At the core of this conflict in the Rastafari I-niverse is a struggle for life and death. For whereas the Church and politician teach “heaven is under the earth”—you’ll get your rewards when you go to heaven—and bamboozling with “isms and skisms” of racism, classism, capitalism and socialism: “We’re sick and tired of your ism skism game/ die and go to heaven in Jesus’ name,” Rastafari places its trust in a Mount Zion that is not in some far off time, space and place: “Most people think,/Great God will come from the skies,/Take away everything/And make everybody feel high” (“Get up, Stand up”). Rastafari is a faith of the present tense”: But if you know what life is worth, /you will look for yours on earth:/And now you see the light, /You stand up for your rights. Jah!” (“Get up, Stand up”). Heaven is right here, right now or as The Gospel of Thomas states, “But the kingdom of the Father is spread out upon the earth, and men do not see it.”
“Get up, Stand up,” which has been used as anthem for the dispossessed by Amnesty International, was one of the signature songs that came of out Bob’s collaboration with Peter Tosh, and their relationship could be compared Lennon and McCartney. Like McCartney, who ostensibly believed in love and revolution, Bob liked to stay away from controversy that would hurt record sales. However, Peter, like John Lennon, was always pushing his friend into areas that we would normally go. I’m almost sure that “die and go to heaven in Jesus’ name,” belongs to Peter because in live concerts, Bob would shy away from the lyric and sing, “We’re sick and tired of your ism, skism, / die and go to heaven in ism, skism.”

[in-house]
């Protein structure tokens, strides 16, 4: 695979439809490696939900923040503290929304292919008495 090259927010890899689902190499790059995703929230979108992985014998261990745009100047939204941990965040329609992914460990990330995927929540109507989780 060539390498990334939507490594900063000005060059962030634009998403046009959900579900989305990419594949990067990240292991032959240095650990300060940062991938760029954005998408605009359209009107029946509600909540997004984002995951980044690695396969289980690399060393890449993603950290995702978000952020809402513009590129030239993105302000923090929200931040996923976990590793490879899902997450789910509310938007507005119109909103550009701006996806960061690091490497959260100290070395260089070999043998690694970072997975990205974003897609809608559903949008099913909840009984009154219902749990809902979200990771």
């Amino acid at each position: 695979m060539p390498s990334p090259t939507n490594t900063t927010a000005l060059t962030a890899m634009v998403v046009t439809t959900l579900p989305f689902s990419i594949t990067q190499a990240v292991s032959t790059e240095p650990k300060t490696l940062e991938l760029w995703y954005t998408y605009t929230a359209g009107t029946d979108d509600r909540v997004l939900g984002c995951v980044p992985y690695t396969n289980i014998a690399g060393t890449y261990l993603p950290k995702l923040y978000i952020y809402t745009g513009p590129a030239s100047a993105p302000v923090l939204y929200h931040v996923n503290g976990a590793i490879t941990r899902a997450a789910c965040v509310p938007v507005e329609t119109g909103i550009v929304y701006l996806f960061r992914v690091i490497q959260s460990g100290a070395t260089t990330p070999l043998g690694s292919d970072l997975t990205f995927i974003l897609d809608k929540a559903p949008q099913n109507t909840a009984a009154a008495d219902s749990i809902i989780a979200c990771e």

It is also interesting to note that Bob was baptized into the Ethiopian Orthodox Church and accepted the name Berhane Selassie, “Light of the Trinity” before he made his transition. Despite the irony that time plays even with great artists like Marley, “Get up, Stand up” remains a remarkable lyric whose greatness lies in the assertion of a truth that goes beyond Rastafari (forgive me idren) and any religion: “Life is your right.”
"isms and skisms." At the heart of Rastafari is a healthy mistrust of all forms of organized thought that become systems, "isms" which are exclusive and divisive--they lead to schisms or "skisms." As in inclusive way of livity, Rastafari avoids the schisms and some consider it an insult to refer to the Rastafari way of life as Rastafarianism